7 JANUARY 1832, Page 20

. • , RIGHT.

• Is it possible that the world can have used a word for five or six thousand years WithOut a meaning?—a word that has been laid as one great fbundation-stone of the science of morals and polities?— a word for which blood has been shed, poetry has been written, speeches have been uttered, and metaphysics tortured into all imaginable and unimaginable attitudes?—What is-right P—Every- body knows, but nobody can tell. It is a grand secret—the most wonderful secret in the world; for it is a secret that everybody keeps and nobody divulges. The best definition we have ever heard of it is, that what's right is right. Attempting to go farther than this, we get into the Indian • philosopher's notion of the elephant and tortoise. The truth is, that in looking after an abstract, eter- nal principle of right, we are like the man who hunted about with a candle and lantern for a mathematical line—a thing all length, and without breadth Or thickness; "for," quoth he, "if' the whole science of mathematics depends upon lines, will you tell me that there is no such thing to be found as a mathematical line ?"—The word aiolir. is just such another ?gnis fatuus as the word WILL, leading us a fine dance "Over bog and thorough mire,

Thorough bramble, thorough briar."

The thing is too close for us to see it distinctly, and it plagues us as the painted fly on the parson's spectacles. So that what we cannot. get at by the light of day, we go hunting about for with the candle of metaphysics. And what is metaphysical research, after all, but poking about with a farthing rushlight in a dark room, to find that there is nothing to be found?

We have heard of the right of private judgment ;—ay, to be Sure, everybody has the right of private judgment, but every- body has net the right of publicly expressing or acting upon his private judgment. A man may go to Constantinople, and shut himself up in a quiet apartment, and think that MAHOMET was an arch impostor, and that his disciples are a set of noodles to have been gulled by him. He may exercise the right of private judg- ment; but if he make his judgment public, they of Constantinople will soon make him cry peccavi. But have the Constantinopolitans any right to punish him?—Is it not right that everybody should have the right to say what he will concerning any abstract ques- tion? Ay, there's the rub. What's right is.right,—of that there can be no doubt; but the grand question is, "Is the -right a right right?" A hackney Coachman has a right to his fare' a lawyer has a right to his fee; a parson has a right to his tithes—" Stop, stop! Do you mean that no power can deprive a parson of his tithes?"—I mean no such thing; I only mean that a right is a right as long as it exists, but when the right is taken away, it no longer exists, and no one can have that which is not.—" Pooh! but you are making no pro- gress in the argument; you are merely asserting truisms."—We have progressed as far as possible. We have not, indeed, made the distinction, which the searcher. for metaphysical 'abstractions desires, between right rights and wrong rights. That is the desi- deratum, and will be to the end of time. Old Sarum has a right to send two members to Parliament, Manchester has no right to send members to Parliament is that right? . We wish we could lay our hands on TOOKE's Diversions of' Parley; but we cannot, and we must try what recollection will do. TOOKE derives right from rectus,'ruled. Now, that ought to end the dispute at once; but it did not in TooKE's quarto, and it will not by our quotation. If a rule be made, conformity to that rule is right. Abstract right is abstract moonshine. Right im- plies, and cannot exist without, a standard. A general standard for all particulars cannot be found, because all those who might search after the general standard are hampered by the prejudices of particulars. Antecedent to law, there could be no rights; and only as long as the laws exist do those rights exist which are founded upon them. Laws could not, or, more accurately speak- ing, would not, be made, if there were no power of enforcing obe- dience; law, therefore, is founded on power; right is founded in law; and, all that we can say to the contrary notwithstanding, might makes right. We have a right to shoot birds, for birds will not hang us for so doing; we have no right to shoot men, for they will hang us for so doing. Had ALEXANDER SELKIRK any rights on the island of Juan Fernandez? He had a right to every thing; to all the birds that he could catch, but no more. He was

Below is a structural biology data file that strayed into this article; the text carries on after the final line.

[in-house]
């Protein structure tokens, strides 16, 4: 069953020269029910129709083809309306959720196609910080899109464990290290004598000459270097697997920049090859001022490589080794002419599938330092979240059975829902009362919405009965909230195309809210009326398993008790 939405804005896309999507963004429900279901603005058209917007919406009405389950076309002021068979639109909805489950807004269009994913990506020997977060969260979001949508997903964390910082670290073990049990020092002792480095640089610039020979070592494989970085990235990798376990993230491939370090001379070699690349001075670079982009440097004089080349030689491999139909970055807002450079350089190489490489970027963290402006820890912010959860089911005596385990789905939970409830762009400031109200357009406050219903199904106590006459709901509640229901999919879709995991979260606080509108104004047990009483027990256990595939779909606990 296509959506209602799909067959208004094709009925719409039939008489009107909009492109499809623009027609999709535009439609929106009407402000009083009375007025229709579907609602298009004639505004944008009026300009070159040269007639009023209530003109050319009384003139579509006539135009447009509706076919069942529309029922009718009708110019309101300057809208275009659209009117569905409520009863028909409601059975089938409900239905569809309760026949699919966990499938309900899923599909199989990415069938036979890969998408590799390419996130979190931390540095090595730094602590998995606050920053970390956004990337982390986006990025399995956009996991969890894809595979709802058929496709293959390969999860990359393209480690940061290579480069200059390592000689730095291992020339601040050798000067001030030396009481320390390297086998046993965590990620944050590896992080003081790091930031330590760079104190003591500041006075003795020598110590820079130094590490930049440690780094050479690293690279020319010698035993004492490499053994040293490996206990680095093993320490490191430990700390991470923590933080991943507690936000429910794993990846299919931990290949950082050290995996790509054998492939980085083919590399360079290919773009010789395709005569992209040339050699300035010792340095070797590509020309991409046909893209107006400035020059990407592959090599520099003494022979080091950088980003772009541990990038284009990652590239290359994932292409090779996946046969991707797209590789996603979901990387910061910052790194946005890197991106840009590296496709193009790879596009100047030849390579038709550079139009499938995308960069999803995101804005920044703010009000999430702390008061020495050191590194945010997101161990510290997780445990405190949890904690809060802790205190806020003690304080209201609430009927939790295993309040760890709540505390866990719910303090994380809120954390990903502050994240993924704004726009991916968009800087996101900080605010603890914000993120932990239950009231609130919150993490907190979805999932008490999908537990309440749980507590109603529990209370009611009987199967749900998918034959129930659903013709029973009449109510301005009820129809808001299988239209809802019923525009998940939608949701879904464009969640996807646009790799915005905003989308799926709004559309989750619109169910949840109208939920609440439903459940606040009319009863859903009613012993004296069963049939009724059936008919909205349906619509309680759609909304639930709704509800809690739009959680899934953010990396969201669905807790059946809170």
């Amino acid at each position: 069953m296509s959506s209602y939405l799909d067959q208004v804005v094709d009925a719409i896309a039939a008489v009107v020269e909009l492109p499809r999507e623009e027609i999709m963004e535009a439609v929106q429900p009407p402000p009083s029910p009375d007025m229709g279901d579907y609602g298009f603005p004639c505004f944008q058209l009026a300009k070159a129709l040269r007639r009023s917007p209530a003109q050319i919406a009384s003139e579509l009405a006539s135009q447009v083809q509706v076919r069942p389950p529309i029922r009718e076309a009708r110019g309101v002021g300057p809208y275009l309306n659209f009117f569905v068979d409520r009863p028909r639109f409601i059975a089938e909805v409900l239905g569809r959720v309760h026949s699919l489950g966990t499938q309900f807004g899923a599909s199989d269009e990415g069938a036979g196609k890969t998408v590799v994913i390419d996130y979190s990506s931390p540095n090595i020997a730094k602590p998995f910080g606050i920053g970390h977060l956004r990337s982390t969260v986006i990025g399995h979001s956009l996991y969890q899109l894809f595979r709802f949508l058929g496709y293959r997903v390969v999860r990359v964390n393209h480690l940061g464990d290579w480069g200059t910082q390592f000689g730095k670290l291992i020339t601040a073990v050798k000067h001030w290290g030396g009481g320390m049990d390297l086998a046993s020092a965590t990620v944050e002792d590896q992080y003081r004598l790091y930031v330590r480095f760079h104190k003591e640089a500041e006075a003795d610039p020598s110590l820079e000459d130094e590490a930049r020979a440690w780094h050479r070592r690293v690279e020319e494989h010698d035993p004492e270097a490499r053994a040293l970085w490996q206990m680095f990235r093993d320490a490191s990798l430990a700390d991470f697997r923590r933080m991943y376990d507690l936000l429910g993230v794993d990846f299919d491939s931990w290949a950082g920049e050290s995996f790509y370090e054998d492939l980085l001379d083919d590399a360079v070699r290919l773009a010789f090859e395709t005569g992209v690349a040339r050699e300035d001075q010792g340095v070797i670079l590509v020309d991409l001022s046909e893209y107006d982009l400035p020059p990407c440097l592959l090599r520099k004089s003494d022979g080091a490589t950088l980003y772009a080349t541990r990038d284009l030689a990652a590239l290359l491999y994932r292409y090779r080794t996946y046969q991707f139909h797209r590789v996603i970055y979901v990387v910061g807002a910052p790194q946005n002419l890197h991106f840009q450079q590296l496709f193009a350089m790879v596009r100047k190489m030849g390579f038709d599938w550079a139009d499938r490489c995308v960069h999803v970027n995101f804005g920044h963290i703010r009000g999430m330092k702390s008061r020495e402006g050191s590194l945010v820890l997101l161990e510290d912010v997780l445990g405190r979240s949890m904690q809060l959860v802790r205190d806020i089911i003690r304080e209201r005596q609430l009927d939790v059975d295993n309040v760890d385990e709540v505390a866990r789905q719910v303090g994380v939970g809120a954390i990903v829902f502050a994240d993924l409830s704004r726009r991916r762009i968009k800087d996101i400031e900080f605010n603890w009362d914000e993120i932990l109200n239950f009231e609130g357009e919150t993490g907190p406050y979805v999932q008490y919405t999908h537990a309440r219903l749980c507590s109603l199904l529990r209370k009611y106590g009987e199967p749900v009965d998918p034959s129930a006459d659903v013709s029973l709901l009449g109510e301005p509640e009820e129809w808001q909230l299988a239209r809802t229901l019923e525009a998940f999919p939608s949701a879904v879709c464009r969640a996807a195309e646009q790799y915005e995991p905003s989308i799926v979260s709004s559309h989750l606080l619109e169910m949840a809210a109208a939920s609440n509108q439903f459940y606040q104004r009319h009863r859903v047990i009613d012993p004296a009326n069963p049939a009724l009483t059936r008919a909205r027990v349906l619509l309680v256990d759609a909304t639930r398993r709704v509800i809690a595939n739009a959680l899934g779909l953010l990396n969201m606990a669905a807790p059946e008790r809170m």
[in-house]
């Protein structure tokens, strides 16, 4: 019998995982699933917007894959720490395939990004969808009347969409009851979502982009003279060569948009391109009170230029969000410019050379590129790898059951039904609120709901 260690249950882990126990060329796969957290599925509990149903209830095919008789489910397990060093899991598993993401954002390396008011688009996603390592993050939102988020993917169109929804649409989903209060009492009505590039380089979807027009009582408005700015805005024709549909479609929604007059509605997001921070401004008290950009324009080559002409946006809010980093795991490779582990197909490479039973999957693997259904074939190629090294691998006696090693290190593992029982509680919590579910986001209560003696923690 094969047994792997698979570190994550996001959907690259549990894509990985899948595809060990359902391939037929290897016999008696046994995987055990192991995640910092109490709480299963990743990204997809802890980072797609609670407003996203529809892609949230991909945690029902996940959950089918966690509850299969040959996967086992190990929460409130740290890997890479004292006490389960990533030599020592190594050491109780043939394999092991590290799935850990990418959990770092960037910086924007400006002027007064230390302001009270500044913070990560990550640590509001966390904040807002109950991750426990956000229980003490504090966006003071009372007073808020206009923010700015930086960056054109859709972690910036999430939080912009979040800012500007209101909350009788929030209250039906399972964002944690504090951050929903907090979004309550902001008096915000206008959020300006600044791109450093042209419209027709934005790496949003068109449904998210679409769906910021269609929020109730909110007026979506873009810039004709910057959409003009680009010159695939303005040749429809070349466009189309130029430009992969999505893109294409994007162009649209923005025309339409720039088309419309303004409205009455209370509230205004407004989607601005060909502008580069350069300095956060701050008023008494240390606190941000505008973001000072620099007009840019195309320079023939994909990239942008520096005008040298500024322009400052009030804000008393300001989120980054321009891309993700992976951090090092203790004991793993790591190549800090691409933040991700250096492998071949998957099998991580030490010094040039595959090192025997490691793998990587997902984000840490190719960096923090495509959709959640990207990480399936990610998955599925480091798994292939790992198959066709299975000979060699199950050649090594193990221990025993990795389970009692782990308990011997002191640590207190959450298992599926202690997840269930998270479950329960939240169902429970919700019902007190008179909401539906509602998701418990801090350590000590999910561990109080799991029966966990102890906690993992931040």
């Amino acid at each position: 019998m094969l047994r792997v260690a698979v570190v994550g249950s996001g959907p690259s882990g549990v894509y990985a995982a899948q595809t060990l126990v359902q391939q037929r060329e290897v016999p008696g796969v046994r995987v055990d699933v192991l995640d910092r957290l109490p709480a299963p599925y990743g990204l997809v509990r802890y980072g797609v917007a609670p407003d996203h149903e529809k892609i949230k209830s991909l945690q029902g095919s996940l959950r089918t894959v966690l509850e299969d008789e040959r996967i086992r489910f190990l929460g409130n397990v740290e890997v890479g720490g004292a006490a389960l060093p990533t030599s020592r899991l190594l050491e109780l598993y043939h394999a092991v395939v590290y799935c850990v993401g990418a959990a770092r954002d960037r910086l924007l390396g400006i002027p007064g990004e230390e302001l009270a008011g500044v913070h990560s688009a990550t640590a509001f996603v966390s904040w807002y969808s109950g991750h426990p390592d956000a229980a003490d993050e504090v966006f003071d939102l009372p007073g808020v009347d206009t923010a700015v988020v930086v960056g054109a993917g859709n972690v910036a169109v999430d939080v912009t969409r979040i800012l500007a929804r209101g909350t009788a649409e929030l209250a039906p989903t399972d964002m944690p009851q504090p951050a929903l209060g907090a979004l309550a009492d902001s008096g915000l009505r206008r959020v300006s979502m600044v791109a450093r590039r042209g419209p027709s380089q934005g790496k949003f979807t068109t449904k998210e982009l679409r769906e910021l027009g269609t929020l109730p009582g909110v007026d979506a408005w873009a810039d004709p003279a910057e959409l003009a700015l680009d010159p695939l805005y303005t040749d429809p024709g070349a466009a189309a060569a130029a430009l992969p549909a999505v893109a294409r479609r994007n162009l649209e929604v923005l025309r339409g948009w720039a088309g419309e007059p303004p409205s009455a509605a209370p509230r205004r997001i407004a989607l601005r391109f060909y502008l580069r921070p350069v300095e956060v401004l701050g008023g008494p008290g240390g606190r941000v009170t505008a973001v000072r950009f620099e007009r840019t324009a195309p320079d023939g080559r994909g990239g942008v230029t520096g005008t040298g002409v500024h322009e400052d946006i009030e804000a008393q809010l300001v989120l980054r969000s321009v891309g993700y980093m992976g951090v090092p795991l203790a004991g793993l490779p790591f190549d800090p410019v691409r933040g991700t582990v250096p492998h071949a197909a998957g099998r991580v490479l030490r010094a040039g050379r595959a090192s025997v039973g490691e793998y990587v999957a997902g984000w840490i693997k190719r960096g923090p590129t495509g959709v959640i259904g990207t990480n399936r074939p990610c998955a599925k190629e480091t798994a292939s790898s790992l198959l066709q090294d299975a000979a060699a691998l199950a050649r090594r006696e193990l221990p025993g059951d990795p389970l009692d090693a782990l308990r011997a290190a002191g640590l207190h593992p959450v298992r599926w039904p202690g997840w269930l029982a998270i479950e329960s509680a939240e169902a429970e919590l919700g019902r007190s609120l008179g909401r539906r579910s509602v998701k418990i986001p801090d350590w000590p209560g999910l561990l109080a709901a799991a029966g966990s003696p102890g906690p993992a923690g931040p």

"Monarch of all he surveyed, — • His right there was none to dispute."

But suppose five hundred able-bodied men, with their women and children, had landed on the same island; what would have become of his rights then? He might have talked metaphysics to them; but if they were hungry, they would not have heeded his meta- physics, and would soon have made a code of laws for themselves; and what then would ALEXANDER have done?—he would have been monarch no longer.